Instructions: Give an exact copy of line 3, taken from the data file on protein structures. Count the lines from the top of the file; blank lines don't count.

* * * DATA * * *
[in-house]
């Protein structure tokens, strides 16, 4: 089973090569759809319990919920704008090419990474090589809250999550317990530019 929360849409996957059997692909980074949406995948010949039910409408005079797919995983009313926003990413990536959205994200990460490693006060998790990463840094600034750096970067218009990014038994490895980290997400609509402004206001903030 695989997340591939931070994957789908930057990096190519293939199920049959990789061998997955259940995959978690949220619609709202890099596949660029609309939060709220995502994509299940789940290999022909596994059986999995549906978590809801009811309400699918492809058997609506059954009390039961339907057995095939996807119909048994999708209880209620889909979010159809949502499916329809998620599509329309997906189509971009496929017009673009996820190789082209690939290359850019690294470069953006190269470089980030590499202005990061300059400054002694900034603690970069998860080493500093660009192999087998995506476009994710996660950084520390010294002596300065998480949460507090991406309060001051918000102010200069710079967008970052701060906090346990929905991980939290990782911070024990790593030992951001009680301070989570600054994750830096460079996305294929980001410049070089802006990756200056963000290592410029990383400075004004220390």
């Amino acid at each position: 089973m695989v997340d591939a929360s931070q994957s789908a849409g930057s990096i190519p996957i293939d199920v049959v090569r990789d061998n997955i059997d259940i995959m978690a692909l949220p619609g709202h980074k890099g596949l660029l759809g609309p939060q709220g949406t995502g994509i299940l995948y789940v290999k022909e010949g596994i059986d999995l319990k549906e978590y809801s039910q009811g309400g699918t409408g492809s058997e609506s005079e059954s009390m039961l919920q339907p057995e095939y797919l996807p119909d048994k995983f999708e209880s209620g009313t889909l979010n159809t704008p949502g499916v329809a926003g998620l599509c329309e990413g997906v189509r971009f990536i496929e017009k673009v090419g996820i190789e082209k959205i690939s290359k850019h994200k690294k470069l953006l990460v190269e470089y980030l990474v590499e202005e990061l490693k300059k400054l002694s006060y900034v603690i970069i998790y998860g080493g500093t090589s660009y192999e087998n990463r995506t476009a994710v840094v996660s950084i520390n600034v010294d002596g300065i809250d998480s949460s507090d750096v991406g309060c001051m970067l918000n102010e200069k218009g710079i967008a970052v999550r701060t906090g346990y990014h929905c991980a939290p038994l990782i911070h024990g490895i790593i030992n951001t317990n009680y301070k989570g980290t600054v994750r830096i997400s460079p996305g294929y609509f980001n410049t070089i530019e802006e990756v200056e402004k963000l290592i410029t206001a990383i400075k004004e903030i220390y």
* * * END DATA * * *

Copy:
């Amino acid at each position: 089973m695989v997340d591939a929360s931070q994957s789908a849409g930057s990096i190519p996957i293939d199920v049959v090569r990789d061998n997955i059997d259940i995959m978690a692909l949220p619609g709202h980074k890099g596949l660029l759809g609309p939060q709220g949406t995502g994509i299940l995948y789940v290999k022909e010949g596994i059986d999995l319990k549906e978590y809801s039910q009811g309400g699918t409408g492809s058997e609506s005079e059954s009390m039961l919920q339907p057995e095939y797919l996807p119909d048994k995983f999708e209880s209620g009313t889909l979010n159809t704008p949502g499916v329809a926003g998620l599509c329309e990413g997906v189509r971009f990536i496929e017009k673009v090419g996820i190789e082209k959205i690939s290359k850019h994200k690294k470069l953006l990460v190269e470089y980030l990474v590499e202005e990061l490693k300059k400054l002694s006060y900034v603690i970069i998790y998860g080493g500093t090589s660009y192999e087998n990463r995506t476009a994710v840094v996660s950084i520390n600034v010294d002596g300065i809250d998480s949460s507090d750096v991406g309060c001051m970067l918000n102010e200069k218009g710079i967008a970052v999550r701060t906090g346990y990014h929905c991980a939290p038994l990782i911070h024990g490895i790593i030992n951001t317990n009680y301070k989570g980290t600054v994750r830096i997400s460079p996305g294929y609509f980001n410049t070089i530019e802006e990756v200056e402004k963000l290592i410029t206001a990383i400075k004004e903030i220390y």